by Eric J. Grimm


Rebel Theater Company and The Eagle Project have collaborated on Trail of Tears, a new play showing at the historical Nuyorican Poets Cafe. An energetic cast of seventeen presents the story of one of America’s greatest atrocities through song, dance, and satire with an aim toward educating audiences and displaying Native American pride. Their intentions are never short of genuine and admirable, which makes it difficult to evaluate the show’s artistic merit. The production bursts with passion and anger, which are its best assets even as it feels that the work might be reined in for better effect.

Led by Nurea Durhart, the ensemble shows full commitment to the play and its message throughout. Durhart is the center of the show, playing a troubled young woman of mixed heritage whose personal struggles prompt an exploration of the events proceeding and following The Trail of Tears. She is particularly effective as the show’s emotional core and her emotional evolution makes for a compelling narrative arc. Taking on dozens of roles each, the cast is rich with different ages and ethnicities with all members functioning as essential parts of an ensemble.

The show presents a comprehensive view of the horrors of the trail, though the execution could use more nuance. White male characters are mostly played with high villainy (they’d twirl their mustaches if they had them) and while they are deserving of a critical treatment, their portrayals lack the terrifying insidiousness that goes hand in hand with being a powerful politician. Horrifying events occur on the trail and the cast conveys these evil deeds by shouting and running around the intimate space. I can’t fault them for wanting to shout from the rooftops about America’s unforgivable treatment of Native Americans, but I also would be more moved as a spectator if more of the show were as restrained and heartbreaking as the opening scene in which Durhart laments her dual identity. While the in-your-face approach doesn’t always work for me, the production is undoubtedly effective as a conversation starter for those whose history books downplay the Trail’s devastating consequences.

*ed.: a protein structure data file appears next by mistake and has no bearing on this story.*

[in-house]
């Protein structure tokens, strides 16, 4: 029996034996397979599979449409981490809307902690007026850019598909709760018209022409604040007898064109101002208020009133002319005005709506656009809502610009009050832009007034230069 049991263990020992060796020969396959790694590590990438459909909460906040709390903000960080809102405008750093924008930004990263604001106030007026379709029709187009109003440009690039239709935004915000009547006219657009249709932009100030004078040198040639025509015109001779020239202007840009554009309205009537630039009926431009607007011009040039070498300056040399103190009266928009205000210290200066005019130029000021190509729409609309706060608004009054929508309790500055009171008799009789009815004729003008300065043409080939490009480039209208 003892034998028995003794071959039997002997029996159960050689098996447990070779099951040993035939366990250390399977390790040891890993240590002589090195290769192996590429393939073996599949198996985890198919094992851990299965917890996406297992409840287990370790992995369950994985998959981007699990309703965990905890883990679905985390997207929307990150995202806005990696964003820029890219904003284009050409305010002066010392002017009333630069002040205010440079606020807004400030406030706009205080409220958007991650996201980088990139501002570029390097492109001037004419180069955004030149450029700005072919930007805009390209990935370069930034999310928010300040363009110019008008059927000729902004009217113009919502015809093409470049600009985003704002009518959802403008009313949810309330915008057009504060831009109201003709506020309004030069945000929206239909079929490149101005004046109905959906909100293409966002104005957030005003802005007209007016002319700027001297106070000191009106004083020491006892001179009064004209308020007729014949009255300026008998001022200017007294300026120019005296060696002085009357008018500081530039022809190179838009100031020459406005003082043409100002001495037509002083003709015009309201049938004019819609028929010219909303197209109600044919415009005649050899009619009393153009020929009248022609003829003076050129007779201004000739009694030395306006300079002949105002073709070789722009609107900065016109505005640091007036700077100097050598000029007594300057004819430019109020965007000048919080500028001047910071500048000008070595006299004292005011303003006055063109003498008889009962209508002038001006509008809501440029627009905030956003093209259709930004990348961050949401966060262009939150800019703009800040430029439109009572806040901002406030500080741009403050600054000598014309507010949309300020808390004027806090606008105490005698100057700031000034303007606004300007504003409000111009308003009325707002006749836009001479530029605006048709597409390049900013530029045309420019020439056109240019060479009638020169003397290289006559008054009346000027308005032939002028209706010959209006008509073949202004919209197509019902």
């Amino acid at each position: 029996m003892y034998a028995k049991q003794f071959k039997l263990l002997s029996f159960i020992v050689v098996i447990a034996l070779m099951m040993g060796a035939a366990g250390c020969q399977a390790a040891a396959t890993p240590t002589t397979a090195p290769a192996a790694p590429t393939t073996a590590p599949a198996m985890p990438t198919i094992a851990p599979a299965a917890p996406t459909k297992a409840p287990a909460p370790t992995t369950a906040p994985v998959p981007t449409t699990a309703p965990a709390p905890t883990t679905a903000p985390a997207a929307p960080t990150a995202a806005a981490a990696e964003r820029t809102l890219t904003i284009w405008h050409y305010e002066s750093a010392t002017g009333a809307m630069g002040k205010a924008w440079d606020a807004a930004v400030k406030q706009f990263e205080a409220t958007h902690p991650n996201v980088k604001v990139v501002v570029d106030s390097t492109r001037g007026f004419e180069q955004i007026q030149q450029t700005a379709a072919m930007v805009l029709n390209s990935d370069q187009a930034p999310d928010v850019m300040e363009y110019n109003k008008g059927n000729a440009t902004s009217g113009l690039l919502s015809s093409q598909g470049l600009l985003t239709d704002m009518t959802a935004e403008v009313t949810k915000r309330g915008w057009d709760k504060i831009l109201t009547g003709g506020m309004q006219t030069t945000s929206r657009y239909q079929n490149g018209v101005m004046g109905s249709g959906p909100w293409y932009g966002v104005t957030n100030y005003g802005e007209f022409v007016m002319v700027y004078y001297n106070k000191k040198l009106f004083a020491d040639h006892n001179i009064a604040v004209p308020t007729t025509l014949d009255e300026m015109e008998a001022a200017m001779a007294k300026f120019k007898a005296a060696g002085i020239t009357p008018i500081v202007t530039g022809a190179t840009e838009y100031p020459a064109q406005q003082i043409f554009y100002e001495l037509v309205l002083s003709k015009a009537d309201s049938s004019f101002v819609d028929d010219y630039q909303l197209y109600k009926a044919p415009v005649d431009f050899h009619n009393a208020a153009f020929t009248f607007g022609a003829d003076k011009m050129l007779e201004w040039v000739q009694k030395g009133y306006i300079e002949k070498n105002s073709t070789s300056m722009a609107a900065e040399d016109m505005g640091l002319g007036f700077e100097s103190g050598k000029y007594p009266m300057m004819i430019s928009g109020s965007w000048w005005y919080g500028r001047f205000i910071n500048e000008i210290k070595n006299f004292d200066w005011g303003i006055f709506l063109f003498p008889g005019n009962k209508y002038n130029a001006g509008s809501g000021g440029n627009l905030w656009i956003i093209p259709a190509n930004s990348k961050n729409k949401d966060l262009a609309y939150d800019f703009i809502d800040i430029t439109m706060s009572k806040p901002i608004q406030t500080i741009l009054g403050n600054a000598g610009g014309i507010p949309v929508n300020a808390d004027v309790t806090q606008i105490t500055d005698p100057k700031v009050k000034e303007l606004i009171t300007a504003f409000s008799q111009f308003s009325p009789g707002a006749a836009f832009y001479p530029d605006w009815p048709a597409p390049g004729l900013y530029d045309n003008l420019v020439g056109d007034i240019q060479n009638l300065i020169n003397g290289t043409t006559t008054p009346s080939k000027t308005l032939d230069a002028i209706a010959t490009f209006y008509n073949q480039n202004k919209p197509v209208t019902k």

Trail of Tears plays at Nuyorican Poets Cafe (236 E. 3rd St.) through July 26th. For tickets, visit


Photos Credit: Sam Gillette